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ISO Meeting and Biocompatibility Standards Update, Mishima, Japan

I recently attended ISO (International Organization of Standardization) meetings in Mishima, Japan to participate in updating various biocompatibility testing standards. These updates are intended to reflect the best care and safety possible, regarding biocompatibility, for any given device. The updates discussed at this series of ISO meetings included the following:

  • Compound Limits: Safety limits need to be determined for each compound that can come off of a medical device during use. Currently, Ethylene Oxide (EO) gas is the only compound listed in an ISO standard that has a residual limit. However, the plasticizer diethylhexyl phthalate (DEHP), a plastic compound used in medical devices such as tubing, will likely have a limit set in the future.
  • Cytotoxicity Test: A test wherein a device, or portion of a device, is applied to living cells to see how the cells react to the materials used in the manufacture of the device. This is considered the most sensitive biocompatibility test and is a great screening tool for medical devices. The current cytotoxicity tests are qualitative; however the standard is now emphasizing the use of a quantitative version of the cytotoxicity test.   The early results from these quantitative methods have shown an increased sensitivity over the qualitative methods. A series of round robin tests are being planned to verify that the quantitative test method is consistently more sensitive.  These tests will then be followed by a discussion of clinical relevance of making the test more sensitive.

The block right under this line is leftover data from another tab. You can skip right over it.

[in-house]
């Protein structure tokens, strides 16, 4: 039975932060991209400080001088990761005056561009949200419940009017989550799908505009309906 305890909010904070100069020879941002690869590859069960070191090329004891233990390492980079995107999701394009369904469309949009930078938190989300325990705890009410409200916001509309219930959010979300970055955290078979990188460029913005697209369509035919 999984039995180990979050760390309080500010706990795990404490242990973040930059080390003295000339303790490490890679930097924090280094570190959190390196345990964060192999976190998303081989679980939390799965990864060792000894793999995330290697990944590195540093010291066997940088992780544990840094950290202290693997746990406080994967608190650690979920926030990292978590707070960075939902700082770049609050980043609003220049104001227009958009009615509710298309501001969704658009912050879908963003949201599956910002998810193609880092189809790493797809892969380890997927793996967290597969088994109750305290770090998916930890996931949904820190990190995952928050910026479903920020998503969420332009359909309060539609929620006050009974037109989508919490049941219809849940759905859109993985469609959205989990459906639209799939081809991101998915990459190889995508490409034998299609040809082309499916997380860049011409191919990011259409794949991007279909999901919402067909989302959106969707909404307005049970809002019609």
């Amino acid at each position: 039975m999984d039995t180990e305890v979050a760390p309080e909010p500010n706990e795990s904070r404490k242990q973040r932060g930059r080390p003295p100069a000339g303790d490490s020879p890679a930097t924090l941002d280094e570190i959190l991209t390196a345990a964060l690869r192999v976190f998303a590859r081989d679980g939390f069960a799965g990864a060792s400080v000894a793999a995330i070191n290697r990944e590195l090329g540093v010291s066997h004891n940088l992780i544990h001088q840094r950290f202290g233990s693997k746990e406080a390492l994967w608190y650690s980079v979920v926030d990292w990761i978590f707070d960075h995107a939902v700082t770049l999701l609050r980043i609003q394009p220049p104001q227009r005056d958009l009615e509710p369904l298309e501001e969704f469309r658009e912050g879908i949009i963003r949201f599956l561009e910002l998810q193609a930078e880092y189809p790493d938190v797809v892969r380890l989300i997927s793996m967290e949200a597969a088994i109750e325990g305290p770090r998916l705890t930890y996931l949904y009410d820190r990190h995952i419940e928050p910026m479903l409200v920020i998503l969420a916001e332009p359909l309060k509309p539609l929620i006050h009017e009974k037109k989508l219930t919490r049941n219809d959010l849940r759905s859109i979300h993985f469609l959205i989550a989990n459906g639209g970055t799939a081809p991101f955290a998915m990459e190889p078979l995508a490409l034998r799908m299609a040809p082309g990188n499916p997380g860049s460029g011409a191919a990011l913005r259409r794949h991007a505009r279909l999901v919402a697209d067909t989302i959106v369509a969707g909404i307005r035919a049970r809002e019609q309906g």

• Different Population Limits of Chemicals: A person’s healthy limits for chemical exposure from using a medical device can vary depending on body size. For this reason, new standards for these limits are being discussed to introduce new limits according to the physical characteristics of the target population of the intended recipient. Currently, the industry standard is set for an average person weighing 70 kilograms (154 pounds), much higher than the weight of a child or infant. The new standard will consider the weights of intended populations, such as small children and infants.
  • Gas Path Devices: When using delivery systems that are intended to supply gases needed for medical purposes, compounds from those devices can come off and enter the human body. For this reason, it is necessary to standardize the effects of these compounds, in addition to the amount of compounds that will be allowed to be released during use.

Standards are reached through global consensus and serve to make the industry more efficient and effective, in addition to providing additional safety. As these standards are implemented, Nelson Laboratories will ensure the standards are met with the same quality as before.